‘ In 2014, we need to turn theatres into secular churches.’
This was the provocation of Honour Bayes in a recent blog for The Stage. She was writing about ‘events that bring the outside world into theatre – not just artistically-led platforms, but socially-led ones too’. She kindly mentioned Meet Me at the Albany, our artist led day club for the over 60s.
Her article chimed with many of the conversations that are taking place at the Albany on pretty much a daily basis about what we stand for, and, for the communications team, how we talk about the work we do. It provides an interesting context for a live discussion about how we define ourselves.
The Albany describes itself not as a ‘theatre’, but as an ‘arts centre’, and increasingly, as a ‘community arts centre’. This isn’t just semantics. It is significant for us because it reflects the fact that we operate in a very different way to most theatres – and we are funded to do so. While we have a strong programme of professional theatre (this season you can catch work from the likes of Kate Tempest, Jonzi D, Polarbear and Bryony Lavery on our stages), we are, first and foremost, driven by a consideration of the needs of our community. This is the principal reason we’re supported by our main funder, Lewisham Council, and their recognition of the role the arts and organisations like ours can play in fulfilling their community agenda means that the range of ways we are working with them is growing significantly, at a time when many local authorities are cutting arts and culture budgets entirely.
For example, within the last couple of years we’ve been contracted to take on the management of two libraries, both in Lewisham (Deptford Lounge) and over the border in Southwark (Canada Water Culture Space). Meet Me at the Albany forms a core aspect of the council’s programme of activity to tackle the issue of isolation in older people. We provide office space for twenty seven small charities, arts organisations and social enterprises, and we are working with the council and others on various enterprises to increase networking amongst businesses and the creative industries in the borough.
There’s a queasiness about the term ‘community’ in the arts: it hints at cringy ‘Legs Akimbo’ style outreach projects where artistic quality is compromised in the fulfilment of social agendas. Historically, we’ve had something of a love/hate relationship with it here. But today, we find it useful to embrace it as a prompt that drives us to, quite radically, interrogate the notion of community spaces: the role they play in people’s lives, and how they can serve the needs of the contemporary community.
Bayes writes about theatres fulfilling the role churches have played historically. At the Albany, we’re drawn to the idea of the ‘third place’. Originally defined by Ray Oldenburg, the ‘third place’ is a social environment distinct from the ‘first place’ (the home) and the ‘second place’ (the work environment). ‘Third places’ are the informal meeting places that anchor community life and facilitate broader, more creative interaction. The qualities of a third place are, according to Oldenburg:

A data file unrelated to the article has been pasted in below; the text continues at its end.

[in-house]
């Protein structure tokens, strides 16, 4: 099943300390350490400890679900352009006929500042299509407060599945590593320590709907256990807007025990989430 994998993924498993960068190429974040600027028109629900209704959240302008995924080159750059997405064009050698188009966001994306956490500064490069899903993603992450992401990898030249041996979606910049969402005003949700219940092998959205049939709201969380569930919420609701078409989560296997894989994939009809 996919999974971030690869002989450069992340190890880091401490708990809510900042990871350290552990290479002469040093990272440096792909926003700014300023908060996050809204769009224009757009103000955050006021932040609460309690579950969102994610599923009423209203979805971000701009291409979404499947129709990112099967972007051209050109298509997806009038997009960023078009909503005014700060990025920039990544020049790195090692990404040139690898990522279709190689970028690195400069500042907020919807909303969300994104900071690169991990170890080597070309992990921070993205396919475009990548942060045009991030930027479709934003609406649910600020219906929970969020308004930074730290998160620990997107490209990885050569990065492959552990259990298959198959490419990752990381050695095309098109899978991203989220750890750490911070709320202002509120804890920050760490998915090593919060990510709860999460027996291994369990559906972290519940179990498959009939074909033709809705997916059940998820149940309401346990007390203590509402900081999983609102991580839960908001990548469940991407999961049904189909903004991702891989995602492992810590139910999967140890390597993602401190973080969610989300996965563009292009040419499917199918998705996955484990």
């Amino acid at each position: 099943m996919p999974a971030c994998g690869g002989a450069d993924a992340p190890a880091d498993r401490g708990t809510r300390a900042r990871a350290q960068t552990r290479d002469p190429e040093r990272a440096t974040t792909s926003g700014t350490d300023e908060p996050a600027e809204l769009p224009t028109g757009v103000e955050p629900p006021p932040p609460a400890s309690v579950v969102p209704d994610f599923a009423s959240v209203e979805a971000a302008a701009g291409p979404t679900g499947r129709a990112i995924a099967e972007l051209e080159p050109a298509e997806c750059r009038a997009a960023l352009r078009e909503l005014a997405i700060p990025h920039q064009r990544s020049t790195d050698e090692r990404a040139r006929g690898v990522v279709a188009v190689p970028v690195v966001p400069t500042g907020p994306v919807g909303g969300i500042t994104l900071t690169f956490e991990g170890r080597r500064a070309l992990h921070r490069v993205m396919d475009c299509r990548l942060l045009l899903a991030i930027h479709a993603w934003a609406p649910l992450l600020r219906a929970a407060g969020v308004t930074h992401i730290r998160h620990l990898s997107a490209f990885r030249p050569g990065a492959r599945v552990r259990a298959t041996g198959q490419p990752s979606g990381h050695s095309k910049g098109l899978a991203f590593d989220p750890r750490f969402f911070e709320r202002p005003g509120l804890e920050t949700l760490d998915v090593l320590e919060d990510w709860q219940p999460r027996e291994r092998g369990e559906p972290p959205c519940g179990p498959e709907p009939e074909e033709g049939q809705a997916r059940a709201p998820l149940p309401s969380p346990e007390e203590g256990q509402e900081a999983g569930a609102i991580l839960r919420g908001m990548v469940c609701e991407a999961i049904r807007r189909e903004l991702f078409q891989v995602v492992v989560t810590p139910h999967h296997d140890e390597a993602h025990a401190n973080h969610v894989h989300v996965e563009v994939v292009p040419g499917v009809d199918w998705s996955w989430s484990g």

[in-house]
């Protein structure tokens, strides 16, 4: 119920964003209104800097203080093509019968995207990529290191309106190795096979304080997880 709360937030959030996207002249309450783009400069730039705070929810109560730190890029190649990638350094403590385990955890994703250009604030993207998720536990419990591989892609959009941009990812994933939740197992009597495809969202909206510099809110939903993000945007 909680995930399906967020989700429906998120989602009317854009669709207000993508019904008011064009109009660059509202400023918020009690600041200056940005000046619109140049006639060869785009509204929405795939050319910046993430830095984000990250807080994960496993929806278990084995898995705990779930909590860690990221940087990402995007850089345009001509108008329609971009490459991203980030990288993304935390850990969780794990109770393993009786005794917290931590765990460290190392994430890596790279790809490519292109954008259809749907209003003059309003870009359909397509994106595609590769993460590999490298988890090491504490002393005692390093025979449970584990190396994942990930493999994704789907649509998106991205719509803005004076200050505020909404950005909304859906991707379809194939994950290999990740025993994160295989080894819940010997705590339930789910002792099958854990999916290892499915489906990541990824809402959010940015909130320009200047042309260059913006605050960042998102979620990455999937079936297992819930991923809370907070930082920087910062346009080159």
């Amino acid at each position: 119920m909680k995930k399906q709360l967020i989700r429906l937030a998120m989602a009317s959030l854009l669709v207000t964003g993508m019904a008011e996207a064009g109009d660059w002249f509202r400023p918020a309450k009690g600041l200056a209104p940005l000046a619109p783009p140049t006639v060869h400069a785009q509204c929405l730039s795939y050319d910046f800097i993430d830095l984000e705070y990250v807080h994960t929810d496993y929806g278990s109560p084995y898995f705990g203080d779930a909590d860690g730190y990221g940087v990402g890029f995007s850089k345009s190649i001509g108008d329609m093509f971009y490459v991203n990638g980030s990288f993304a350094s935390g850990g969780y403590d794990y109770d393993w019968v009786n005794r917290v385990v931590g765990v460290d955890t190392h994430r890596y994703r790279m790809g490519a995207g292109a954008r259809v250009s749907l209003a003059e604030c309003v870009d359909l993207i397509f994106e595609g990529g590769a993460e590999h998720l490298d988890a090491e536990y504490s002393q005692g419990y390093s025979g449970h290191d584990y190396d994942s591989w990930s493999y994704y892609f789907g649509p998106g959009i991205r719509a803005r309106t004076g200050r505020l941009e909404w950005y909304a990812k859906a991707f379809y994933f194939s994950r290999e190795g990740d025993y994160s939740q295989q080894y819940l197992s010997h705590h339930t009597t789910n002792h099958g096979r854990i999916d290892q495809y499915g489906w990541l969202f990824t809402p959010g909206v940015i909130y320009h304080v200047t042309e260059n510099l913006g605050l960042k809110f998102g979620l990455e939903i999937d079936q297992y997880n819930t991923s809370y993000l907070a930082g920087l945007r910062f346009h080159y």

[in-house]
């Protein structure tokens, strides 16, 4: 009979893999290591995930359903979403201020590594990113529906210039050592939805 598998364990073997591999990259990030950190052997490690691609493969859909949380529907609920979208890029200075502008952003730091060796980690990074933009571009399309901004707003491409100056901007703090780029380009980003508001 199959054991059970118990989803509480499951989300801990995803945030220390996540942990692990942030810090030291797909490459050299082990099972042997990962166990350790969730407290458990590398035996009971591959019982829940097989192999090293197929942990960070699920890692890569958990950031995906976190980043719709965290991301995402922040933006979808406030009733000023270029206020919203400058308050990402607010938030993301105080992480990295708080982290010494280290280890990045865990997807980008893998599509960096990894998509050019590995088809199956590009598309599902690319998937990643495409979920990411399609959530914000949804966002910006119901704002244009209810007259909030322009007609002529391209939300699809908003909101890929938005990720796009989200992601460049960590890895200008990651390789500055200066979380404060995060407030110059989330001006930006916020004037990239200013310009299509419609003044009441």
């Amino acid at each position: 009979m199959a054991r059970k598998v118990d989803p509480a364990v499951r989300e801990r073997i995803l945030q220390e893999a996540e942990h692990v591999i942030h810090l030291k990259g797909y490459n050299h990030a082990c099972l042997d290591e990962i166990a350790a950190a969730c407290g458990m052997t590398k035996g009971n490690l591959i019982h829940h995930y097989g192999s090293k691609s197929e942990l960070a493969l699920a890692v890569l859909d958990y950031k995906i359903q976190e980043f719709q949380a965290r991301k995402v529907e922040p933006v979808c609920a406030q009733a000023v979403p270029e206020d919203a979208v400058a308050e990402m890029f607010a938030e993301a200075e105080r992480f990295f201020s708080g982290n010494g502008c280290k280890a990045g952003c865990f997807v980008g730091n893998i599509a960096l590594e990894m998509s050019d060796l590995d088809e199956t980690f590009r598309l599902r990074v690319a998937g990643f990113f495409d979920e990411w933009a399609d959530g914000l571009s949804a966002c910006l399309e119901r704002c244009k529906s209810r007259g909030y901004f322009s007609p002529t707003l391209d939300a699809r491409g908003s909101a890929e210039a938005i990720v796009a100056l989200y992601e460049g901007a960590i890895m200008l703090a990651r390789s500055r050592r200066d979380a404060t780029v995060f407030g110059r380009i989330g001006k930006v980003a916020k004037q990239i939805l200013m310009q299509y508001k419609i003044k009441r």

– Free or inexpensive
– Offer food and drink
– Highly accessible
– Involve regulars
– Welcoming and comfortable
– A location for meeting new and old friends
Examples of third places might be a general store, a barber shop or a sports centre and of course, it’s a role that has historically been played principally by churches. The secret of Starbucks’ success was in part the fact that its founders capitalised on the need for third places at a time when churches were no longer playing this role in people’s lives.
The qualities of a third place go above and beyond what most theatres typically deliver. They are public places where people linger for substantial periods of time, throughout the day, a role certainly not fulfilled by West End theatres that may only open their doors an hour before a show starts, and offer only a restricted bar space with prohibitively expensive drinks.
The Albany is open throughout the day, offering a stimulating environment with affordable, nourishing food options and ease of engagement with others. On Tuesdays, visit our café and you might find yourself caught up in a Meet Me at the Albany sing-a-long, or an impromptu spoken word performance. On Wednesdays, Fridays or Saturdays the building will be buzzing with people spilling over from the adjacent market, nipping in to use our toilets or discussing their latest purchase over a cup of coffee. And for many local children, the relationship they have with our garden – whether through our Growing Up Club or helping out on our allotments with their class – is just as important as the shows they see in our theatre.
In short, the socially-led activities that Bayes refers to are the heart of what we do, and have been for a long time. But the crucial thing in all of this is that this foundation to our work enriches our ability to deliver great art. Artistic excellence is not a side issue – for us artistic innovation is driven by the need to access and engage with our wide and diverse audiences. For example our leadership on the Circulate project, a three year programme of large scale outdoor productions developed specifically to tour to outer London boroughs, was motivated by the need to access audiences for whom crossing the threshold of arts buildings is a huge barrier. Similarly our work in libraries is underpinning a major strand of our thinking about creating outstanding art that responds to the particular needs of audiences in this setting. Furthermore, by adopting an increasingly dynamic business model, we are securing new opportunities and resources to support the creation of new artistic output that truly resonates with the people of Deptford.
Amber Massie-Blomfield, Head of Communications, the Albany
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